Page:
All power to South Africa and their inspirational captain Siya Kolisi for a stirring victory in a gripping test match. BUT...

What the heck were some of those All Black selections about?

It's not the All Black players who got carried away with their invincibility. It's the coaches this time, and their complacency may have seeped onto the field.

Jack Goodhue made an absolute monkey, mockery or whatever description you like of Steve Hansen's decision to leave him on the bench. An absolute mockery.


Having just established himself as the best All Black centre by three country miles, Goodhue was needlessly benched for the more wispy charms of Anton Lienert-Brown.

This argument isn't about winning or losing. It's about quality of selections, building a World Cup team.

There's a headline somewhere about Hansen defending Beauden Barrett. Hansen needs to defend himself. Okay, so Barrett hit the post, but Hansen hit an air shot.

He is, for my money, the greatest All Black coach. But it doesn't mean he's untouchable.

The power-packed Goodhue is a rising star full of energy, playing out of his skin, with only a year or so to get primed for the World Cup.

What is the point of establishing a combination between Ryan Crotty and Anton Lienert-Brown? The backline should be built around Goodhue, particularly with Sonny Bill Williams always in the casualty ward.

The straight running Goodhue was fantastic when he came on against the Boks, changed the flow, the energy. Lienert-Brown, who has thrived playing off the bench, looked lost.

I love the way the All Blacks keep pushing the envelope attack wise, even if it does carry a risk which didn't quite come off against the Boks this time. Rugby needs that All Black endeavour.


But Goodhue plays the percentages so well. He's the perfect straight man for the wonderful chaos around him, a balancing act for Rieko Ioane's ego, Barrett's flights of fancy, the frantic Ben Smith, the passing parade of second five-eighths, the ever-changing back three. Every backline needs a selfless rock.

South Africa's Siya Kolisi in action. Photo / Photosport
South Africa's Siya Kolisi in action. Photo / Photosport

As for Jordie Barrett at fullback – ridiculous.

He's not on the same planet as Ben Smith in the No 15 jersey, while a brilliant attacker like Waisake Naholo – who is also a clever turnover merchant – exits. Jordie Barrett's superior goalkicking wasn't even utilised.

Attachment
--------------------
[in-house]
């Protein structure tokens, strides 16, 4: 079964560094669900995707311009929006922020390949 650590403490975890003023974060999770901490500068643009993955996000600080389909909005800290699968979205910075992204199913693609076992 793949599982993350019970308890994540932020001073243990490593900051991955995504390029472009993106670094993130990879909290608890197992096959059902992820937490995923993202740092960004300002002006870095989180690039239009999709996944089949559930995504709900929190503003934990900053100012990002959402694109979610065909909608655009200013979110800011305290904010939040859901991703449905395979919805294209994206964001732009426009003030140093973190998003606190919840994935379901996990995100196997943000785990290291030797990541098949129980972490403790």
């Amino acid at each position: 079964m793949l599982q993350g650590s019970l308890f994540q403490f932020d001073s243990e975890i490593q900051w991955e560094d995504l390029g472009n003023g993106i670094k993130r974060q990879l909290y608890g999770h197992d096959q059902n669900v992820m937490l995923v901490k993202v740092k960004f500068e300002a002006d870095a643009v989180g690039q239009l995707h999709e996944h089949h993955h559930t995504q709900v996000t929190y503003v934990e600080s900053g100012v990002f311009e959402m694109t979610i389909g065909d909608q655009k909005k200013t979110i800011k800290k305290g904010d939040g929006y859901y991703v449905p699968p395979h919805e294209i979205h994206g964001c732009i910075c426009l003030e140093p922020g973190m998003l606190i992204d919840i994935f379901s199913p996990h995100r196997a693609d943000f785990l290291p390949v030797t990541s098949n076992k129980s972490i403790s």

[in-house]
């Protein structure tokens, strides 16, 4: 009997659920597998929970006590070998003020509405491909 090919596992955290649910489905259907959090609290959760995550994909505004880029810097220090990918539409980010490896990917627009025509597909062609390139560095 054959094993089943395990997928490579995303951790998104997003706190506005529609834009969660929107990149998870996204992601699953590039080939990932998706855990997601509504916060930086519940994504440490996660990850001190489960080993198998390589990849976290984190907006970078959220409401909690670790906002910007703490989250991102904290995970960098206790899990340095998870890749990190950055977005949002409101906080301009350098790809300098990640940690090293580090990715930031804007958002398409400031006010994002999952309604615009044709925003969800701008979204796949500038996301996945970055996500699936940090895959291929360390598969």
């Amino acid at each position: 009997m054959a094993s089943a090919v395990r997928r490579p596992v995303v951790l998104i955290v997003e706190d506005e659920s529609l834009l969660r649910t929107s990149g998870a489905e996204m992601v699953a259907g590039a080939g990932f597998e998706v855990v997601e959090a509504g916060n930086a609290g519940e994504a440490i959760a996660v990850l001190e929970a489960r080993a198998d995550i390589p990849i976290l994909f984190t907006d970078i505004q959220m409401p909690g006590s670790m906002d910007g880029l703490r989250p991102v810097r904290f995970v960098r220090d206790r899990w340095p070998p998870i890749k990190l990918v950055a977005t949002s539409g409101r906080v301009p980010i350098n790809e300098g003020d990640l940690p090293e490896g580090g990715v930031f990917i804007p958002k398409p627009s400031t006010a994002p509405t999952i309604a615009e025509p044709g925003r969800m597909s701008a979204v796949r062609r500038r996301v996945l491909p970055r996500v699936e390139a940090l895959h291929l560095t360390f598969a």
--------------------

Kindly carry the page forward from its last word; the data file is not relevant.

It was a ripper of a test match, and the emotional Springbok response to victory an antidote to what had been a relentless All Black march through opponents.

Kolisi, the first black captain of the Springboks, has achieved so much for himself and his country. He has also endured a lot, including disgusting abuse for being in a mixed race marriage.

The Kolisi story includes the powerful friendship, from schooldays, with the outstanding Springbok lock Eben Etzebeth, two men of very different backgrounds.

Etzebeth was among the players replaced by Kolisi as captain by new coach Rassie Erasmus, after which the big forward said of Kolisi: "Can I say I love another man? Because I really love the guy. It's awesome for me to see him as captain, leading this team. I'll be there to back him up all the way."

Sometimes South Africa plays as if they are backing each other up, and sometimes they are like the unacquainted early arrivals trying to warm a party up.

Unlike New Zealand, they can struggle to maintain standards against lesser opposition. But on their day watch out.

South Africa found their mojo during the game in Wellington, relying on those terrific power forwards, not overplaying their hand in the backs and defending en masse and via sharp reads.

In the finest traditions of Bryan Habana, there is nothing wrong with relying on the opportunism which helped them to victory either.

The All Blacks and South Africa are my picks to meet in the World Cup final next year.

But the Springboks are so erratic (as is the overall Rugby Championship form) that it is still hard to know if they are on a more successful track.

The most reliable factor in world rugby is the superbly marshalled skill, cohesion and commitment of the All Blacks. Saturday night, on its own, doesn't change that.